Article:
I think the first year of BRVTVS was the most difficult, because I was still trying to figure out who I was and what I was trying to put out there. Thinking, are people going to care? Do we need another gold jewelry line? I almost just said, ‘Fuck it. I’m gonna go get a job.’ I’m also not the type of person who wants to wave her arms and say, ‘Hey! Look at this cool thing that I made, you should really love it!’ I’ll let you decide if you want to love it or not. So those early days were extremely tough for me. It can be uncomfortable talking about the hard things we go through to get to where we are. It’s far more fun to see the shiny Instagram photos of whatever you’re doing. Nobody wants to see the photo of somebody at 3AM answering emails. We’re so voyeuristic and rejoice in all of the pretty things, nobody really talks about slugging through the shit. I think in my situation, people assume that there must be money involved, or make presumptions about how we have this weird-ass building that we live in. But I started my company with $2500 in the bank. I never got funding, I don’t have investors, it’s just me. I started BRVTVS in 2010, and
I’m only just starting to feel like all of that hard work is being realized… that all of it was worth it.
5 years. Which is actually not that long, but at the time it felt like forever. There were really difficult moments, a lot of crying, a lot of therapy bills and a lot of beautiful failures. People also love to say, ‘I could do that.’ Great! Go do it! Saying that totally disregards the fact that someone has put a piece of their heart and soul out into the world. Don’t undermine what someone is doing by saying you could do it too. You have no idea what struggles that person had to overcome to do what they’re doing. It takes so much more than what you see on someone’s website… that’s just scratching the surface.
Creativity is only a small part of doing your own thing. There’s always going to be that freak 2% of people who can close their eyes and whip up something magical. Like they came out of the womb creating. I’m not one of them. And I don’t think most people are. It takes a lot of self confidence to push through that initial fear of putting something out into the world.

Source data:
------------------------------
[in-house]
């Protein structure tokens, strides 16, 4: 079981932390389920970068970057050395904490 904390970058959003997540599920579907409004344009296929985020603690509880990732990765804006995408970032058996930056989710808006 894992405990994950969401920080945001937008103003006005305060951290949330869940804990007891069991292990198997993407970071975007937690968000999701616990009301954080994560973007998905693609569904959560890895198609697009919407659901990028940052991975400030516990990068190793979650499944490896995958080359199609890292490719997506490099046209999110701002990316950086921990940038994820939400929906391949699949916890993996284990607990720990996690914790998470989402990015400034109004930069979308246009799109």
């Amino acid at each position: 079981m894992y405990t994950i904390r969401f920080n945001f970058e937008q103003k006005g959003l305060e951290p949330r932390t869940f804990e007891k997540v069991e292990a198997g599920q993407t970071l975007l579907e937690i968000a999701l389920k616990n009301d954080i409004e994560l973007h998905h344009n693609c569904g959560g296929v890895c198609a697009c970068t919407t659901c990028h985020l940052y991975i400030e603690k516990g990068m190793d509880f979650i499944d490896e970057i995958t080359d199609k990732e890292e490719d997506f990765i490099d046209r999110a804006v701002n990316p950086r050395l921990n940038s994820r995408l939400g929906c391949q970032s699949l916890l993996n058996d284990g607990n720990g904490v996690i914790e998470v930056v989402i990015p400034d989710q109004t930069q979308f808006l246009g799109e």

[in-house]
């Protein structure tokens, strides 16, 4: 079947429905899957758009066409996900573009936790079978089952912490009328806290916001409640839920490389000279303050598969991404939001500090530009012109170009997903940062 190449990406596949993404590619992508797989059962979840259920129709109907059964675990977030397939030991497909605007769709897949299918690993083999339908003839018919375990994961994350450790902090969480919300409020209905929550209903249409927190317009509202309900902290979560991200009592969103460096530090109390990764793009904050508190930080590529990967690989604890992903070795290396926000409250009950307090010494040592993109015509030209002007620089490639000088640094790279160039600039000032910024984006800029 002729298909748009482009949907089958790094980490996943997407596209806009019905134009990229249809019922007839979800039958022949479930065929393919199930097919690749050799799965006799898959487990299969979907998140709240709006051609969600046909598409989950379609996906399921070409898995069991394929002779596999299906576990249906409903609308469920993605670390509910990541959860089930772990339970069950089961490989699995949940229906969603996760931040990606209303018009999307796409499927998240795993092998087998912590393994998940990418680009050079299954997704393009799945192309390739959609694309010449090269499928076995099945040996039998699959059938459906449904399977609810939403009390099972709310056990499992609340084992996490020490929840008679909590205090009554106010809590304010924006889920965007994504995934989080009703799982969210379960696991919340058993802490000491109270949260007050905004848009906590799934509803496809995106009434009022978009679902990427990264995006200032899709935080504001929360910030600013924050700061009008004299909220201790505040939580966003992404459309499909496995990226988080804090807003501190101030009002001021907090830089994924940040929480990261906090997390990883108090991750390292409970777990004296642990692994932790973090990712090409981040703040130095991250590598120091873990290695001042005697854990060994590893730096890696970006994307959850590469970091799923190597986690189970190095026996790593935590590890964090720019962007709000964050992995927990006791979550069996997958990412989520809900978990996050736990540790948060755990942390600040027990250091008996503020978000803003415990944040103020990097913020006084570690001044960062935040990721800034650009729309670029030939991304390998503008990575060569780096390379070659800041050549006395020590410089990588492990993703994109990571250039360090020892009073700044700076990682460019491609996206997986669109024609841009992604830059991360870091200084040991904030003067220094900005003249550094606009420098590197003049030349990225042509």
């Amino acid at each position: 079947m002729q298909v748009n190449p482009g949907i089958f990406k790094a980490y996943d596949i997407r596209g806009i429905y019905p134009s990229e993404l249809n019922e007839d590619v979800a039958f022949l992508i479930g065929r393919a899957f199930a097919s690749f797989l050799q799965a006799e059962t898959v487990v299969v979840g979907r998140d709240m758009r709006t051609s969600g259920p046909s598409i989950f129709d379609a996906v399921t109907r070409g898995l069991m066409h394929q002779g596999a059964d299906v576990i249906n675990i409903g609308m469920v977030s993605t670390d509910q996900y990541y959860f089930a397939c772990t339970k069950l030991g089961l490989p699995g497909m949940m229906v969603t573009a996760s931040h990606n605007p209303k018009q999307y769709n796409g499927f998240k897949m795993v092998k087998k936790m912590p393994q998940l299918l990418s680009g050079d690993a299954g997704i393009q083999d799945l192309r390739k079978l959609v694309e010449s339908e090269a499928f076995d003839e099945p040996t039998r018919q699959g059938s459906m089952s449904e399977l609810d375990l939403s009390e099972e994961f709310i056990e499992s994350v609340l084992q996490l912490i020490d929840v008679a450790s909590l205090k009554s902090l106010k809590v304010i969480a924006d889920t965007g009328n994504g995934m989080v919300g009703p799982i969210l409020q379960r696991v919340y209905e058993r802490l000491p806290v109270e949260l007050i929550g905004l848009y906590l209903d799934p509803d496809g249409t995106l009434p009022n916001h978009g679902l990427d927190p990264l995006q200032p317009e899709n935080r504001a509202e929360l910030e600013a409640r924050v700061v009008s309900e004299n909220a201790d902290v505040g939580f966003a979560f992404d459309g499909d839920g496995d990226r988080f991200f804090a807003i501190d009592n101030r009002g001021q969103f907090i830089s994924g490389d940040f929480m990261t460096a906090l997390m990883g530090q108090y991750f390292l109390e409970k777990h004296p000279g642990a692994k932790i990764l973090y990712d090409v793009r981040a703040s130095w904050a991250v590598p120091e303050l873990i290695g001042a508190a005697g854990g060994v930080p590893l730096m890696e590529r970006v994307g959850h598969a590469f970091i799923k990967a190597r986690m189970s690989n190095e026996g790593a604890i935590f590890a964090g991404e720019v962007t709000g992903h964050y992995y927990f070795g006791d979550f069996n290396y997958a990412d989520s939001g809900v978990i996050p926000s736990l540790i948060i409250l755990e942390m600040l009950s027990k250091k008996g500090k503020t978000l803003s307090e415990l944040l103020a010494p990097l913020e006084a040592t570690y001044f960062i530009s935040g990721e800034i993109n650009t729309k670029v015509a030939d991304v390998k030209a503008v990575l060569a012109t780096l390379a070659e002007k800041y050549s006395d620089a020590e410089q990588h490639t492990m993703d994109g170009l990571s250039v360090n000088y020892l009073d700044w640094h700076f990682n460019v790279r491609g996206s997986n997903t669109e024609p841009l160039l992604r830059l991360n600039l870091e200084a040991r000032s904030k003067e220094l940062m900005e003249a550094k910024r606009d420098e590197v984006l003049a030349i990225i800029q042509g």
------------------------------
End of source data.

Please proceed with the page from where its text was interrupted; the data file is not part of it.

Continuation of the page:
I think the ability to make a business out of creativity is 100% perseverance.
What keeps me going is the stupid small things, like waking up and going to get a cup of coffee. Some semblance of a routine, because in between that routine is chaos. Also, one of the best things about this world that I’ve created is getting to meet all of these really awesome people. For me it’s more about the interaction, less about a transaction. That sounds like a really bad tagline… but that interaction is so much cooler than sitting behind my computer. I’ve also learned recently that it’s OK to take time off. We get so caught up in trying to work harder and harder. You have to work hard, but you can’t drive yourself crazy. And you need to sleep. I like to take a nap. And if I want to stop my day at 2PM and take a fucking nap, then that’s OK. Otherwise I might be a total bitch. I’m also insanely lucky to work so closely with my husband. We have a weird and wonderful partnership where we sort of feed off each other… when he’s down, I know I have to step up, and vice versa.
I don’t know that we ever grow out of our fears.
My fears are the same as they were when I was 5 years old. I’m afraid of failing, and of people not taking me seriously. I think a lot of what I’ve struggled with is not being formally trained, or the fact that I’m a college drop out. Or because I model occasionally, people think I’ve had hand outs all my life. That said—one thing I’ve never felt disadvantaged by is the fact that I’m a woman. I feel like I should say that I have, but I don’t. There are men making cool shit and doing cool things, and women making cool shit and doing their thing, and I don’t think that either one should be afforded an opportunity based on their gender. This resurgence of women who are stepping up and starting their own companies is really wonderful. But I’ve never felt like I needed an extra helping hand just because I’m a girl.
Regardless of who you are or what you’re doing, it’s so important to do what feels right for you. Because that authenticity will shine through. Don’t do it for other people. If you start creating work around what other people say or what you think is expected of you, that becomes a huge road block. People are going say what they’re going to say, and that’s fine. I’m always reminding myself that I value my own creativity enough to know that this is what I want to do. What makes me happy is knowing that I’m doing this for myself first, others second.”
Photographed by Michael Ventura
As told to Amy Woodside, May 2015